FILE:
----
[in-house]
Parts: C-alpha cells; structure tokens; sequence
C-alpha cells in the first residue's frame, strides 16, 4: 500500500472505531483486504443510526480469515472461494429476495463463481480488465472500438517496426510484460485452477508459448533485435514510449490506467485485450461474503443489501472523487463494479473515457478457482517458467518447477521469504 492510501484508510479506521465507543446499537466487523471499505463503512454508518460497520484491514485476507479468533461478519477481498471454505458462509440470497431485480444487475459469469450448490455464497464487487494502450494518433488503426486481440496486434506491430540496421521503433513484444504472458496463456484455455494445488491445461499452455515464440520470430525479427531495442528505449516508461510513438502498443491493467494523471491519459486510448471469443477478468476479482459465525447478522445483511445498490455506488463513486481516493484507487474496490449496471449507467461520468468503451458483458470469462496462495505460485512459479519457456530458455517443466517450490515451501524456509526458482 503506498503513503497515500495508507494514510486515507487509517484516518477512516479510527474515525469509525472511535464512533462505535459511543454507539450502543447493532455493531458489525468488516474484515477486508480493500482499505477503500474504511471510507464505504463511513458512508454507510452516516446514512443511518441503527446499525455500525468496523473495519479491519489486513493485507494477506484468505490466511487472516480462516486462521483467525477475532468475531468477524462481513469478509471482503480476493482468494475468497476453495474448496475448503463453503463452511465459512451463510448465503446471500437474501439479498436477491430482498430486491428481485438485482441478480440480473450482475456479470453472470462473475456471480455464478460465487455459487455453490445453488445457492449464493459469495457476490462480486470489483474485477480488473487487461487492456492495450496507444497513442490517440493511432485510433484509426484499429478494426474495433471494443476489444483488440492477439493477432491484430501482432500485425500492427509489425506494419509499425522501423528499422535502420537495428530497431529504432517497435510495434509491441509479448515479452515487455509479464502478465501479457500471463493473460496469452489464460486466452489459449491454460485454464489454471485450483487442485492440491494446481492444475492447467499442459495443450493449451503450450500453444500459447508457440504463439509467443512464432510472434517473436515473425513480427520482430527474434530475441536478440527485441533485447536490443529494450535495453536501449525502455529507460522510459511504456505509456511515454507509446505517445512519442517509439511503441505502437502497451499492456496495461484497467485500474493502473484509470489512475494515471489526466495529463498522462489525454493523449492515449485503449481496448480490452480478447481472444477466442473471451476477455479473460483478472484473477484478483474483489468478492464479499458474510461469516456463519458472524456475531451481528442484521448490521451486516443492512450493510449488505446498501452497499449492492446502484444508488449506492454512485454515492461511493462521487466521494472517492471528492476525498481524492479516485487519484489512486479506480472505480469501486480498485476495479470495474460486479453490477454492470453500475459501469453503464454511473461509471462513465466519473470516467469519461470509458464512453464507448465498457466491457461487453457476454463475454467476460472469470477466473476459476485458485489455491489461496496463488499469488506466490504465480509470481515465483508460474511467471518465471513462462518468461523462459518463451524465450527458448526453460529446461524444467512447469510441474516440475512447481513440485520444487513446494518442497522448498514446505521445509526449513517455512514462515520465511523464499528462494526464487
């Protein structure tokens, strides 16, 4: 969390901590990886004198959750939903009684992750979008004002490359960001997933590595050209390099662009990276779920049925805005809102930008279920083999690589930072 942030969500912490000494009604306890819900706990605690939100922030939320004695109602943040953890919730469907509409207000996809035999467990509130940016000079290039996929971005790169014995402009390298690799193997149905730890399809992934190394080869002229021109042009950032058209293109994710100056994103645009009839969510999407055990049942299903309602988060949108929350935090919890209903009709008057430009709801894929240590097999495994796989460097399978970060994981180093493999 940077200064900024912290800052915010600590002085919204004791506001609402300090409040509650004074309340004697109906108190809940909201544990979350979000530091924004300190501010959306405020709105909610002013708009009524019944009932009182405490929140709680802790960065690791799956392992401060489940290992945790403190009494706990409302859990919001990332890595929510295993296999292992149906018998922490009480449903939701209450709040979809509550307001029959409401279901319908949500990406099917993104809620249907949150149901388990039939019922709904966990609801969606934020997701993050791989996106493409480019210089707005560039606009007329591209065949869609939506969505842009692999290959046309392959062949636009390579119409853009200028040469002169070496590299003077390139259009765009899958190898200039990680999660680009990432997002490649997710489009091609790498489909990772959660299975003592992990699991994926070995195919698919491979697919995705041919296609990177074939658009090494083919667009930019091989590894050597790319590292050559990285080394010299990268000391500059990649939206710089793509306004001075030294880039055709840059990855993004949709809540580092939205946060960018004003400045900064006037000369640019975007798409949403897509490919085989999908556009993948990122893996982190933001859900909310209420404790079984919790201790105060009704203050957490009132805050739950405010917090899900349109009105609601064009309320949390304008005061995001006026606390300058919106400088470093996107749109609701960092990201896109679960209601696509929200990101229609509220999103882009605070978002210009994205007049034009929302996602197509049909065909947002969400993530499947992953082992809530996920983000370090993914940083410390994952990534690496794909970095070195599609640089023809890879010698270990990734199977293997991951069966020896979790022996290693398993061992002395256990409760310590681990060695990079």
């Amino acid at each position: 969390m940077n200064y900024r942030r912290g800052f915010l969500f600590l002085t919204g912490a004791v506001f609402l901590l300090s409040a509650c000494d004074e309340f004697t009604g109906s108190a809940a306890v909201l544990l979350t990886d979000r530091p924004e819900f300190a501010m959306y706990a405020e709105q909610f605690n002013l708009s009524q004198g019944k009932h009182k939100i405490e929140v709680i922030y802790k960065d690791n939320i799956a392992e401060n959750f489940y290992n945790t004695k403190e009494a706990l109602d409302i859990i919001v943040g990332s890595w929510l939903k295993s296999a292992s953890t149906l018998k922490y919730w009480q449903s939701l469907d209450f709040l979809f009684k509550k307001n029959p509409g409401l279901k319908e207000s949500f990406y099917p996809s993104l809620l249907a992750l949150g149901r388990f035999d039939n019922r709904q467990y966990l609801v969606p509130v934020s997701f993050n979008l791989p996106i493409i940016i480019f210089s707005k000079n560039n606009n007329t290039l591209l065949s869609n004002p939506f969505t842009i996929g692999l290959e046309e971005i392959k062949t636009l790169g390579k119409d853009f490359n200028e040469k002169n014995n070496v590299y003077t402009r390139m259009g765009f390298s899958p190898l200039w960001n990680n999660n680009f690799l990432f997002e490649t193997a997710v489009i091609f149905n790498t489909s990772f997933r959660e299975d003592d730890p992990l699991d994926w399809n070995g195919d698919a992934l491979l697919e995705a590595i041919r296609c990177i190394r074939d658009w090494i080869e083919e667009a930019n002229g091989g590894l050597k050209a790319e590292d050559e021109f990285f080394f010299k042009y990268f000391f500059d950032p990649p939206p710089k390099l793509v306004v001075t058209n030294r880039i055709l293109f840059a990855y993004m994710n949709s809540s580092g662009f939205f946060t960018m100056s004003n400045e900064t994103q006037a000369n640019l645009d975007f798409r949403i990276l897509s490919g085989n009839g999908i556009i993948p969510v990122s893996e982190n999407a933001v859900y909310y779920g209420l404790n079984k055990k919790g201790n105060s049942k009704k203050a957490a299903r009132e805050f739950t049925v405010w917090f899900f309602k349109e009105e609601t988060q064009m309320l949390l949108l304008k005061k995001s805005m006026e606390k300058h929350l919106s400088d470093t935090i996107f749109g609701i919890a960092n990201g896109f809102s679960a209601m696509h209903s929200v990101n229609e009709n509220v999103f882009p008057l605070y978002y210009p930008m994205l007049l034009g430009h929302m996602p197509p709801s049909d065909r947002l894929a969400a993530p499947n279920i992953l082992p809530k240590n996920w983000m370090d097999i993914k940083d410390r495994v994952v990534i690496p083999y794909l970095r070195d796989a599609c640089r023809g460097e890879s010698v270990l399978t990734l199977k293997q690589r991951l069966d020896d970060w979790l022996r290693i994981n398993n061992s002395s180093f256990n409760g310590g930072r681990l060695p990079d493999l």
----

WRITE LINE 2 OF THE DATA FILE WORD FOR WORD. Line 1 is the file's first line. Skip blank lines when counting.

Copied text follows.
Parts: C-alpha cells; structure tokens; sequence